May 07, 2020 / 12:28 AM / By Fitch Ratings / Header Image
Credit: The New Arab
The coronavirus pandemic could test the economic model of the pharmaceutical sector if it leads to weaker patent protection, Fitch Ratings says. In our view, a balanced response, such as tiered pricing and greater collaboration between pharma companies, will be required to develop a sustainable commercial model for COVID-19 medicines.
The innovative pharma sector's approach to the pandemic is based on developing three pillars of response: testing, treatment and vaccines. Testing kits developed by various companies were urgently needed during the first stage of the outbreak to monitor the virus's spread and attempt to contain it. Testing is now becoming the key tool in transitioning into the post-lockdown phase where antibody testing, alongside contact-tracing, could help to reopen economies while containing the virus until readily accessible treatments or vaccines are available.
COVID-19 treatments and the associated approach to pricing could bring changes to the economic model of the sector. We expect scarcity of any drugs relative to vast global demand for such treatments will add a new dimension to the three traditional components of drug pricing - clinical value, system value and return on research and development (R&D).
Pharma companies are firmly focused on investigating whether existing drugs could treat COVID-19. The safety profiles of existing drugs are known, meaning that if they demonstrate efficacy, they could be quickly made available. Gilead's remdesivir is the first such treatment that has passed clinical trials and demonstrated a 31% faster recovery compared to placebo.
The sector needs to develop a sustainable commercial model that balances scarcity and affordability for remdesivir or any other COVID-19 treatment. Drug pricing will be in focus again, but this time on a very large scale. There is demand from healthcare systems around the world, but their affordability criteria are very different, highlighting the importance of production volumes, costs and access to COVID-19 drugs. So far Gilead had made all its stock of remdesivir available for experimental treatments and trials.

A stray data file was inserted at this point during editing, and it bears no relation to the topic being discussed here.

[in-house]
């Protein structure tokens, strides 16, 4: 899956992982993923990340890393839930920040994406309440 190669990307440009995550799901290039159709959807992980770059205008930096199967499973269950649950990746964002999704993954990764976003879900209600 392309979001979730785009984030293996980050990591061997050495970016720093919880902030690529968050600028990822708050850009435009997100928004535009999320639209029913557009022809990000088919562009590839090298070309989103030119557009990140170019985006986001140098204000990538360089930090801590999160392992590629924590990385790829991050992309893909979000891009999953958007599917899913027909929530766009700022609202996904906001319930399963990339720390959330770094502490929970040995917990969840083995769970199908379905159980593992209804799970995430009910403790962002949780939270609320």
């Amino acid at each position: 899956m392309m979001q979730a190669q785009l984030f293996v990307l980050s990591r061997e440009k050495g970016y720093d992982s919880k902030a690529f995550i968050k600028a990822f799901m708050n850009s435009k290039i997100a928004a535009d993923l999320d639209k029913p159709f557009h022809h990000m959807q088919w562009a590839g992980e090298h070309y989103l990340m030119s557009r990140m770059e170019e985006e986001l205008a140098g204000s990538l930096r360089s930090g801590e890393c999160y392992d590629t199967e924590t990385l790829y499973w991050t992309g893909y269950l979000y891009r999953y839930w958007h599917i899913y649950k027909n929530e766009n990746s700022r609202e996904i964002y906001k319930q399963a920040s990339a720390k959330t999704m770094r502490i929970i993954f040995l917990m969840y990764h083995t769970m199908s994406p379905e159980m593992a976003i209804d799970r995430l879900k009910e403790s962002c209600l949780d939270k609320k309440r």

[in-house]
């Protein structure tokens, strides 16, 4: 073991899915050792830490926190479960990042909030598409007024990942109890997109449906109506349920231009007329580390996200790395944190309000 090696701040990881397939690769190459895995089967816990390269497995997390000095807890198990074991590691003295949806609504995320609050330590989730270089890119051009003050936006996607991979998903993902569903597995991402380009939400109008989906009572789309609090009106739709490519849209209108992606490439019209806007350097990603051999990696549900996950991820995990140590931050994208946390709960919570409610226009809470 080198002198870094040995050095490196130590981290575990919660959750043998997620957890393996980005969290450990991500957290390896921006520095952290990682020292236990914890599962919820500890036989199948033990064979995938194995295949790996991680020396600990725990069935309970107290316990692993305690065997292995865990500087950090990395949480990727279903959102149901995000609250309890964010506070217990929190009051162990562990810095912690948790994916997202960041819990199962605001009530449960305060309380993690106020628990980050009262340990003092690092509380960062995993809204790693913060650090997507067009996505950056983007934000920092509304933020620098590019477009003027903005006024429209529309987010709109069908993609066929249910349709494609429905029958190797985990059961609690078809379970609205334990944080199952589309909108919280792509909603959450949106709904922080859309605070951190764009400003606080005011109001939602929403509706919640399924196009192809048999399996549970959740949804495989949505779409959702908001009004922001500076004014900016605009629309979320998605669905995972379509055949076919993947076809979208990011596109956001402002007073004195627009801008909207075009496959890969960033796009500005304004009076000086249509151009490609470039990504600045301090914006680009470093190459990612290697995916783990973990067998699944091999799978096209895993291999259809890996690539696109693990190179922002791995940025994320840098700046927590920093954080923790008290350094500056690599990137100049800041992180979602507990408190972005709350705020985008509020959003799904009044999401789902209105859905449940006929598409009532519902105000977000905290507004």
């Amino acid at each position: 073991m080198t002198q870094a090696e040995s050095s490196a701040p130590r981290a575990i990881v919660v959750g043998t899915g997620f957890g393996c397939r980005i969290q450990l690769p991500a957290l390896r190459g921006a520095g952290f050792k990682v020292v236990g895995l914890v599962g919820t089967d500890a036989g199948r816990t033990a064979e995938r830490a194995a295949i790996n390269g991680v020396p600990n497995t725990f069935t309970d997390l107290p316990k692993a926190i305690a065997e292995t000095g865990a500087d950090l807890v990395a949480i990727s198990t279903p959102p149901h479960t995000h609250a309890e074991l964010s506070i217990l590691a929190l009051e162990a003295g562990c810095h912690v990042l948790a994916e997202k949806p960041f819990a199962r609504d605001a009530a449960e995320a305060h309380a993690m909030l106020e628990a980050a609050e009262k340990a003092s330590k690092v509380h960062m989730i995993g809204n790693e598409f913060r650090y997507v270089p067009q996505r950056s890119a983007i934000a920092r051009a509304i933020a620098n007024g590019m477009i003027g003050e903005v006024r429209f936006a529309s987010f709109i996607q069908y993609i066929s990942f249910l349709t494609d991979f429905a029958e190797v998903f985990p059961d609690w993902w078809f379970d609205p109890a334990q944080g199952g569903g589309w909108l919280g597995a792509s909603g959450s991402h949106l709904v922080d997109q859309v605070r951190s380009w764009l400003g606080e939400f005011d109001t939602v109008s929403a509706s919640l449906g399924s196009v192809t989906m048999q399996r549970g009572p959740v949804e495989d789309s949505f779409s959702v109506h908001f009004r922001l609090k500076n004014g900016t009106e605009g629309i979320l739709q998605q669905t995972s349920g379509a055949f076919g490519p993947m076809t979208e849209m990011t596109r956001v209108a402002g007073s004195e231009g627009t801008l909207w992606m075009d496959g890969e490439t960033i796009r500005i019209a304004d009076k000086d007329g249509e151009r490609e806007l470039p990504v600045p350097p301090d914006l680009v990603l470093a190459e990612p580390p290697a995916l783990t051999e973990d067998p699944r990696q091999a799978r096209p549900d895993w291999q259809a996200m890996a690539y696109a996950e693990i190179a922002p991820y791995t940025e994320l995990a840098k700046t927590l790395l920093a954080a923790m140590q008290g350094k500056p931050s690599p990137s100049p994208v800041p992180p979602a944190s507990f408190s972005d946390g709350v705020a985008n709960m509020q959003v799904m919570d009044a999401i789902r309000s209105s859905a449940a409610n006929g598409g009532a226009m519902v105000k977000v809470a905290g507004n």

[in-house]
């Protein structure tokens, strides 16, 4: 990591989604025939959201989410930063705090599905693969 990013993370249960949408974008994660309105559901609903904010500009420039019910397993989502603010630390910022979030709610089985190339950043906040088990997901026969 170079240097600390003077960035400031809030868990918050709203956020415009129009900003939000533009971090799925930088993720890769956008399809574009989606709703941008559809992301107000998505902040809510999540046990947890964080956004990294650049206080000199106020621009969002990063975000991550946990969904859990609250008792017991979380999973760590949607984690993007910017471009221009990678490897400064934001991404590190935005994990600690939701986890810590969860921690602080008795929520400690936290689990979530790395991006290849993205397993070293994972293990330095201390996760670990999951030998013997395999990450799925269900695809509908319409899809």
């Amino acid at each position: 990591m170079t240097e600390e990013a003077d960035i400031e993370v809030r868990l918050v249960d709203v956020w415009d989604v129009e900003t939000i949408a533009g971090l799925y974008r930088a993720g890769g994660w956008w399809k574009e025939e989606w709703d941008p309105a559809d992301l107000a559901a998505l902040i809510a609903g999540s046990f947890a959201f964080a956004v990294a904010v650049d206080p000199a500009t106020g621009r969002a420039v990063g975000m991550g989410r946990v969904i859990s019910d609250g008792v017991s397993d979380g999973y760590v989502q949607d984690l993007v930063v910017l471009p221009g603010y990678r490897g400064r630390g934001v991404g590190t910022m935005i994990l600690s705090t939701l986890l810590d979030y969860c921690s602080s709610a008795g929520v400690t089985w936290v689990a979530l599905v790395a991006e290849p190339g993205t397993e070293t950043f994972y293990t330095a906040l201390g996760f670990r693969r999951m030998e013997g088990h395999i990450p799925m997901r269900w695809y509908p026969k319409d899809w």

Value to healthcare systems and affordability will be the main factors for COVID-19 treatments. Quicker patient recoveries save costs for healthcare systems, which indicate a significant pricing potential, but could reduce affordability. There is also a danger that richer healthcare systems could outbid each other to gain access to a drug, restricting access for developing economies. This could tempt regulators to weaken patent protection to allow wider production and faster and cheaper access to a drug. Such action could be detrimental to the industry by weakening its economic model, which incentivises R&D by offering protected returns during the term of patents.
We believe that a balanced response would include tiered pricing to reflect varying affordability and increased partnerships and alliances to boost the scale of production and lower unit costs of medication. Indeed, the search for vaccines against the coronavirus is accelerating the trend for research partnerships and alliances already observed in other specialist treatment areas such as oncology. These alliances pool knowledge to work towards a faster solution, often supported by governments and non-commercial organisations.
Developed countries are researching biotech vaccine solutions, which often have better safety profiles, but where production is expensive and difficult to scale up. Some form of public funding could help finance development and de-risk investments either by supporting the upfront costs or underwriting the output, due to the strategic importance of tackling the pandemic for governments.
Emerging markets, particularly China, are exploring older antibody types of vaccines. These are cheaper to produce as existing manufacturing capacity could be quickly repurposed. But the safety profile of these vaccines could be less favourable than the biotech solutions.
We expect a choice of vaccines with different economic models and safety profiles to become available within 12-18 months, which could alleviate production and pricing concerns.